“It’s not something that is essential to you. I think if people have that belief, it would be much harder for oncologists to do their jobs—because people would be like, ‘No, I’m not fundamentally that way,’—but I think people have a common knowledge that when someone diagnoses them with cancer, they’re saying they have a disease, they’re not saying that they can’t be treated.”
People view racism as an attack term, an identity, that it’s “like tattooing an R-word on my forehead,” Kendi said. “That is all part of the reason why people are very hesitant to acknowledge the ways in which they are being racist—and in order to be anti-racist, we have to acknowledge when we are being racist.”
How can oncologists help to support anti-racist efforts? First, it would help to understand what racism looks like.
“Every single one of us, no matter the color of our skin, no matter our background, no matter who we love, need to recognize that in many ways we were born into a country with racist ideas raining on our heads,” Kendi said. “The more we have an understanding of anti-racist ideas, and the more we strive to be anti-racist, the more we’re going to treat people equitably in our everyday lives without even necessarily knowing it.
“It’s important to recognize that the opposite of racist is not not-racist. The opposite of a racist is anti-racist—and if a racist idea suggests racial hierarchy, that certain racial groups are superior or inferior to others in certain ways, then an anti-racist idea suggests that the racial groups are equals.”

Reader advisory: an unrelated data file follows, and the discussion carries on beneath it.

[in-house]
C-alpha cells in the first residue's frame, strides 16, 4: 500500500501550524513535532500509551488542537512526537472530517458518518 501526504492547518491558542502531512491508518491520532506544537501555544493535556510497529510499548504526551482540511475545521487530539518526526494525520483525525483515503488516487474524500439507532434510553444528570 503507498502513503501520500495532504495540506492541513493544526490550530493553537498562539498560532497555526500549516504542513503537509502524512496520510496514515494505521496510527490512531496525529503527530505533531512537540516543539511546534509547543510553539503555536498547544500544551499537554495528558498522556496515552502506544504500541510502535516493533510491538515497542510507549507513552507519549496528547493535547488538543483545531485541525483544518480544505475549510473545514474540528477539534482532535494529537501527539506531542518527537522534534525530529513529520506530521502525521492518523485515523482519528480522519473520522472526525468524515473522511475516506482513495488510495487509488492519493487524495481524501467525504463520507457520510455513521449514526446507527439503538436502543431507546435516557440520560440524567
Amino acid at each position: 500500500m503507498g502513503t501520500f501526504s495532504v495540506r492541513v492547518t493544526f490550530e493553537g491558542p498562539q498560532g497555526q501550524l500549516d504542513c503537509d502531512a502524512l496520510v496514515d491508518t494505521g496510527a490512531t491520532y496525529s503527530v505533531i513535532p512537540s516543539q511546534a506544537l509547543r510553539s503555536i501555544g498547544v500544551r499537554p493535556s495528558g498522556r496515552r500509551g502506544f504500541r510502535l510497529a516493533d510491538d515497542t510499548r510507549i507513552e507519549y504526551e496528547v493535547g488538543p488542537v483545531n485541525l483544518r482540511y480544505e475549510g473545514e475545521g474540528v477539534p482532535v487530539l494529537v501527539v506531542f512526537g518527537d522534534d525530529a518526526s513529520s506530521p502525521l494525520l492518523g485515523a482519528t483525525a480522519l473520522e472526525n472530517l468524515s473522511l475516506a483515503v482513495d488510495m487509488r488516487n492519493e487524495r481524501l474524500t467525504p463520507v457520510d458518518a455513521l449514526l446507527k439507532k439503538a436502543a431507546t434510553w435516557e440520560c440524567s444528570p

How to diversify the field
Radiation oncology is coming to grips with a lack of diversity in its ranks.
A study by Christina Chapman et al. reported that women and traditionally underrepresented minorities in medicine—Blacks, Hispanics, American Indians, Alaska Natives, Native Hawaiian, and Pacific Islanders, account for 33.3% and 6.3% of radiation oncology residents, respectively.
Women and underrepresented minorities are also underrepresented at the resident trainee level compared with their proportions as medical school graduates, at 48.3% and 15.6%, respectively. Women are better represented among medical oncology fellows, at 45.0%, whereas underrepresented minorities account for 10.8% of medical oncology fellows.
The study found “there is no trend toward increased diversification for female or URM trainees over 8 years, suggesting underrepresentation is not diminishing.”
Creating a diverse pipeline could mitigate inequality in the field, Kendi said.
“How you consider a student to be qualified is absolutely sort of critical—but even then, I think that everyone can essentially be like a college football coach, in that when college football coaches feel as if there is a pipeline problem, what they do is they create the pipeline,” Kendi said. “Whether it’s creating and supporting high school football in their state—they think of very deliberate ways to create a vertically integrated pipeline that could lead to them. Everyone can engage in that type of work, for any type of people that are underrepresented in your group.”